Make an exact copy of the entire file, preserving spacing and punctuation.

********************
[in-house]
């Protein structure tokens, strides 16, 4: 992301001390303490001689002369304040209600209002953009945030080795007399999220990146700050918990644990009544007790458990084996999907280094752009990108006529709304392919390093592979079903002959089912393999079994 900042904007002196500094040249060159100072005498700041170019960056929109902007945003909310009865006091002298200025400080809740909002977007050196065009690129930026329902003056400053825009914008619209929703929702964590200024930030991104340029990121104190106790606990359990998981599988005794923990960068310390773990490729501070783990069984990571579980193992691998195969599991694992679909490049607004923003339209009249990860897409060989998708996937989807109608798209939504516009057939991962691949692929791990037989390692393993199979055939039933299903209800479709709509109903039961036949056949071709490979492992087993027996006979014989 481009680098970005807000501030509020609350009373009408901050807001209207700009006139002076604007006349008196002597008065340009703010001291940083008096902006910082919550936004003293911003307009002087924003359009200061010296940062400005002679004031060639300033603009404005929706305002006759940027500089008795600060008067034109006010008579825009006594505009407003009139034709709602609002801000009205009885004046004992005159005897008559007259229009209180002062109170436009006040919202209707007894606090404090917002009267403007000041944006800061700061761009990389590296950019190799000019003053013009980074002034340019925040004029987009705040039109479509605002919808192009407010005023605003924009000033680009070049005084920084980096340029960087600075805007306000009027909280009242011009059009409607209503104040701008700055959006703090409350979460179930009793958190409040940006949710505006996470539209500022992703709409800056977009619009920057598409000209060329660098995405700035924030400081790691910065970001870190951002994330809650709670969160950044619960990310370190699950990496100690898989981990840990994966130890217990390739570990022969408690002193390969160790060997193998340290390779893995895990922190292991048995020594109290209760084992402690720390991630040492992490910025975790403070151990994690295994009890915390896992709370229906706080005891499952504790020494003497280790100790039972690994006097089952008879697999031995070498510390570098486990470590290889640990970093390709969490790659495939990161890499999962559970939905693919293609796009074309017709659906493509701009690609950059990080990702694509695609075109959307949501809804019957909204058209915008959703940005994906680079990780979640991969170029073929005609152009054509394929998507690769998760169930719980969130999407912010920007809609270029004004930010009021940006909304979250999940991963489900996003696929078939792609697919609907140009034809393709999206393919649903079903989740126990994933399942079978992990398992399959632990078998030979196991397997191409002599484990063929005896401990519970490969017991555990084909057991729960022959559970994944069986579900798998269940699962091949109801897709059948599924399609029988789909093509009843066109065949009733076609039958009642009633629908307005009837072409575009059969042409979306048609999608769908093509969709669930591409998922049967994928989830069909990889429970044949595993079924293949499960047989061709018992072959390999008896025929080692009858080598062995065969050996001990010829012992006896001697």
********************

[in-house]
């Protein structure tokens, strides 16, 4: 992301001390303490001689002369304040209600209002953009945030080795007399999220990146700050918990644990009544007790458990084996999907280094752009990108006529709304392919390093592979079903002959089912393999079994 900042904007002196500094040249060159100072005498700041170019960056929109902007945003909310009865006091002298200025400080809740909002977007050196065009690129930026329902003056400053825009914008619209929703929702964590200024930030991104340029990121104190106790606990359990998981599988005794923990960068310390773990490729501070783990069984990571579980193992691998195969599991694992679909490049607004923003339209009249990860897409060989998708996937989807109608798209939504516009057939991962691949692929791990037989390692393993199979055939039933299903209800479709709509109903039961036949056949071709490979492992087993027996006979014989 481009680098970005807000501030509020609350009373009408901050807001209207700009006139002076604007006349008196002597008065340009703010001291940083008096902006910082919550936004003293911003307009002087924003359009200061010296940062400005002679004031060639300033603009404005929706305002006759940027500089008795600060008067034109006010008579825009006594505009407003009139034709709602609002801000009205009885004046004992005159005897008559007259229009209180002062109170436009006040919202209707007894606090404090917002009267403007000041944006800061700061761009990389590296950019190799000019003053013009980074002034340019925040004029987009705040039109479509605002919808192009407010005023605003924009000033680009070049005084920084980096340029960087600075805007306000009027909280009242011009059009409607209503104040701008700055959006703090409350979460179930009793958190409040940006949710505006996470539209500022992703709409800056977009619009920057598409000209060329660098995405700035924030400081790691910065970001870190951002994330809650709670969160950044619960990310370190699950990496100690898989981990840990994966130890217990390739570990022969408690002193390969160790060997193998340290390779893995895990922190292991048995020594109290209760084992402690720390991630040492992490910025975790403070151990994690295994009890915390896992709370229906706080005891499952504790020494003497280790100790039972690994006097089952008879697999031995070498510390570098486990470590290889640990970093390709969490790659495939990161890499999962559970939905693919293609796009074309017709659906493509701009690609950059990080990702694509695609075109959307949501809804019957909204058209915008959703940005994906680079990780979640991969170029073929005609152009054509394929998507690769998760169930719980969130999407912010920007809609270029004004930010009021940006909304979250999940991963489900996003696929078939792609697919609907140009034809393709999206393919649903079903989740126990994933399942079978992990398992399959632990078998030979196991397997191409002599484990063929005896401990519970490969017991555990084909057991729960022959559970994944069986579900798998269940699962091949109801897709059948599924399609029988789909093509009843066109065949009733076609039958009642009633629908307005009837072409575009059969042409979306048609999608769908093509969709669930591409998922049967994928989830069909990889429970044949595993079924293949499960047989061709018992072959390999008896025929080692009858080598062995065969050996001990010829012992006896001697």